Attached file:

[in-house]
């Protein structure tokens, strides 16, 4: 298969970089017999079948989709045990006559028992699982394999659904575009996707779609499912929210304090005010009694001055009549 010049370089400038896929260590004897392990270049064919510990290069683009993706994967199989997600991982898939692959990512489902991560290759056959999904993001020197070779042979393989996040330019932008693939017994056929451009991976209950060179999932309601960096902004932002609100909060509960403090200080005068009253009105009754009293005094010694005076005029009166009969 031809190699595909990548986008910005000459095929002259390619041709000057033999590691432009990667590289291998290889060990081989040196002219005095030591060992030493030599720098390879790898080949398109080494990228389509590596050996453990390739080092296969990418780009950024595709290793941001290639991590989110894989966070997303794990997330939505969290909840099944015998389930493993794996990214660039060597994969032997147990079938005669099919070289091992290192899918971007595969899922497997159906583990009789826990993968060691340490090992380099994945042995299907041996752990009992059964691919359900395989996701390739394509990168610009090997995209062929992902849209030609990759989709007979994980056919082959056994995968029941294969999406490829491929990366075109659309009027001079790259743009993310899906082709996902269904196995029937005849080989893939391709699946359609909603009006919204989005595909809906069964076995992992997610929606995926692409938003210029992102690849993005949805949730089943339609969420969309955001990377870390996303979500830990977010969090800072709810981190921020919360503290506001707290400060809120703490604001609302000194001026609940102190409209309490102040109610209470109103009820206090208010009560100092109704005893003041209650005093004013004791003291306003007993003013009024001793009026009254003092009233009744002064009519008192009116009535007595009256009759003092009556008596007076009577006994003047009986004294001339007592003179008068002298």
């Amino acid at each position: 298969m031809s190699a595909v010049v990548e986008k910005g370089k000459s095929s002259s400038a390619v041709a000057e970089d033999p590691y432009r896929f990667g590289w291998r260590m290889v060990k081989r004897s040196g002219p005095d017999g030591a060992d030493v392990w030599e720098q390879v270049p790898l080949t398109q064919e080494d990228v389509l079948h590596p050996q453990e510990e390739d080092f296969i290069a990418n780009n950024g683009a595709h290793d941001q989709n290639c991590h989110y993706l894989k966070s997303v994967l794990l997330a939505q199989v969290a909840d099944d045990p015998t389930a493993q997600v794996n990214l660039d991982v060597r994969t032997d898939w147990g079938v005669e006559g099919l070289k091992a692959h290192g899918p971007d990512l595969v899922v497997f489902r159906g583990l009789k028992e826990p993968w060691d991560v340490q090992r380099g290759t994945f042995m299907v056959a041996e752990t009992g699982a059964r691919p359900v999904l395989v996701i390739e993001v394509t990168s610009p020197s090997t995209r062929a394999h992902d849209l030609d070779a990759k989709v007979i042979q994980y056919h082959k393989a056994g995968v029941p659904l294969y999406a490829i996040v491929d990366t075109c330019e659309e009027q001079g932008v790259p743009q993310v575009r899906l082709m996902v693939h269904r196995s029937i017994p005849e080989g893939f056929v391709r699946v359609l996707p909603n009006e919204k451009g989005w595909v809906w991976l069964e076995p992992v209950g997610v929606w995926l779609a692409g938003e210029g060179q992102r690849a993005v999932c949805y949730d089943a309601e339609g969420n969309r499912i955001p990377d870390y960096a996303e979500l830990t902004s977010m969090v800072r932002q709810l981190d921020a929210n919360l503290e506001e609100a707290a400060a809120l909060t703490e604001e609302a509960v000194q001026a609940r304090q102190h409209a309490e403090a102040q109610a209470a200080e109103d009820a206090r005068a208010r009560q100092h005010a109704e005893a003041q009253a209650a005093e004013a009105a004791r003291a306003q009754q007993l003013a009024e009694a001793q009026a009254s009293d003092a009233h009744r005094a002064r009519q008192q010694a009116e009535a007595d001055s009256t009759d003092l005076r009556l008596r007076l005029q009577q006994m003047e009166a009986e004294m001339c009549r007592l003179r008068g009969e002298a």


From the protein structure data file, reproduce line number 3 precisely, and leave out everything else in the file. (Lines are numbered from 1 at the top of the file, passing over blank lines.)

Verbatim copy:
């Amino acid at each position: 298969m031809s190699a595909v010049v990548e986008k910005g370089k000459s095929s002259s400038a390619v041709a000057e970089d033999p590691y432009r896929f990667g590289w291998r260590m290889v060990k081989r004897s040196g002219p005095d017999g030591a060992d030493v392990w030599e720098q390879v270049p790898l080949t398109q064919e080494d990228v389509l079948h590596p050996q453990e510990e390739d080092f296969i290069a990418n780009n950024g683009a595709h290793d941001q989709n290639c991590h989110y993706l894989k966070s997303v994967l794990l997330a939505q199989v969290a909840d099944d045990p015998t389930a493993q997600v794996n990214l660039d991982v060597r994969t032997d898939w147990g079938v005669e006559g099919l070289k091992a692959h290192g899918p971007d990512l595969v899922v497997f489902r159906g583990l009789k028992e826990p993968w060691d991560v340490q090992r380099g290759t994945f042995m299907v056959a041996e752990t009992g699982a059964r691919p359900v999904l395989v996701i390739e993001v394509t990168s610009p020197s090997t995209r062929a394999h992902d849209l030609d070779a990759k989709v007979i042979q994980y056919h082959k393989a056994g995968v029941p659904l294969y999406a490829i996040v491929d990366t075109c330019e659309e009027q001079g932008v790259p743009q993310v575009r899906l082709m996902v693939h269904r196995s029937i017994p005849e080989g893939f056929v391709r699946v359609l996707p909603n009006e919204k451009g989005w595909v809906w991976l069964e076995p992992v209950g997610v929606w995926l779609a692409g938003e210029g060179q992102r690849a993005v999932c949805y949730d089943a309601e339609g969420n969309r499912i955001p990377d870390y960096a996303e979500l830990t902004s977010m969090v800072r932002q709810l981190d921020a929210n919360l503290e506001e609100a707290a400060a809120l909060t703490e604001e609302a509960v000194q001026a609940r304090q102190h409209a309490e403090a102040q109610a209470a200080e109103d009820a206090r005068a208010r009560q100092h005010a109704e005893a003041q009253a209650a005093e004013a009105a004791r003291a306003q009754q007993l003013a009024e009694a001793q009026a009254s009293d003092a009233h009744r005094a002064r009519q008192q010694a009116e009535a007595d001055s009256t009759d003092l005076r009556l008596r007076l005029q009577q006994m003047e009166a009986e004294m001339c009549r007592l003179r008068g009969e002298a």